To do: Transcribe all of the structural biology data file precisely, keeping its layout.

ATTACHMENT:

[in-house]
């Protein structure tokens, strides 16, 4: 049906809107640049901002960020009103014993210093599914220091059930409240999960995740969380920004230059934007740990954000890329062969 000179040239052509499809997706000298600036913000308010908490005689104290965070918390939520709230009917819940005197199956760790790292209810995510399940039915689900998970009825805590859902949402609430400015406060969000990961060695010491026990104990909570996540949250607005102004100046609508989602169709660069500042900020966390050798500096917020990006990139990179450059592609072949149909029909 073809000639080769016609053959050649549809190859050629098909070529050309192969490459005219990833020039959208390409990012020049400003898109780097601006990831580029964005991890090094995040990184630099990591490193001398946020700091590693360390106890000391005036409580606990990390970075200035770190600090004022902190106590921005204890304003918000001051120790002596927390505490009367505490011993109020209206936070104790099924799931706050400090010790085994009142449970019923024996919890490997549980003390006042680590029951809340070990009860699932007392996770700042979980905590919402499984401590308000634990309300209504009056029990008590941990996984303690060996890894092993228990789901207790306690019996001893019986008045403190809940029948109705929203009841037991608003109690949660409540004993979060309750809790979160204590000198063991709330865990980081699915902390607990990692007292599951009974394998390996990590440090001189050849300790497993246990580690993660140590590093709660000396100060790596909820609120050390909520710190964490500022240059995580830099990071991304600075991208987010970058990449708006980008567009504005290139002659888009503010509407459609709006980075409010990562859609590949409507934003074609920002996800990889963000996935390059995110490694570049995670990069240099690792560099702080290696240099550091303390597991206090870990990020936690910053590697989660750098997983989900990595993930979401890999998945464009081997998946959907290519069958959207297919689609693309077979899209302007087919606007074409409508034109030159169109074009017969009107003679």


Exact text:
[in-house]
């Protein structure tokens, strides 16, 4: 049906809107640049901002960020009103014993210093599914220091059930409240999960995740969380920004230059934007740990954000890329062969 000179040239052509499809997706000298600036913000308010908490005689104290965070918390939520709230009917819940005197199956760790790292209810995510399940039915689900998970009825805590859902949402609430400015406060969000990961060695010491026990104990909570996540949250607005102004100046609508989602169709660069500042900020966390050798500096917020990006990139990179450059592609072949149909029909 073809000639080769016609053959050649549809190859050629098909070529050309192969490459005219990833020039959208390409990012020049400003898109780097601006990831580029964005991890090094995040990184630099990591490193001398946020700091590693360390106890000391005036409580606990990390970075200035770190600090004022902190106590921005204890304003918000001051120790002596927390505490009367505490011993109020209206936070104790099924799931706050400090010790085994009142449970019923024996919890490997549980003390006042680590029951809340070990009860699932007392996770700042979980905590919402499984401590308000634990309300209504009056029990008590941990996984303690060996890894092993228990789901207790306690019996001893019986008045403190809940029948109705929203009841037991608003109690949660409540004993979060309750809790979160204590000198063991709330865990980081699915902390607990990692007292599951009974394998390996990590440090001189050849300790497993246990580690993660140590590093709660000396100060790596909820609120050390909520710190964490500022240059995580830099990071991304600075991208987010970058990449708006980008567009504005290139002659888009503010509407459609709006980075409010990562859609590949409507934003074609920002996800990889963000996935390059995110490694570049995670990069240099690792560099702080290696240099550091303390597991206090870990990020936690910053590697989660750098997983989900990595993930979401890999998945464009081997998946959907290519069958959207297919689609693309077979899209302007087919606007074409409508034109030159169109074009017969009107003679």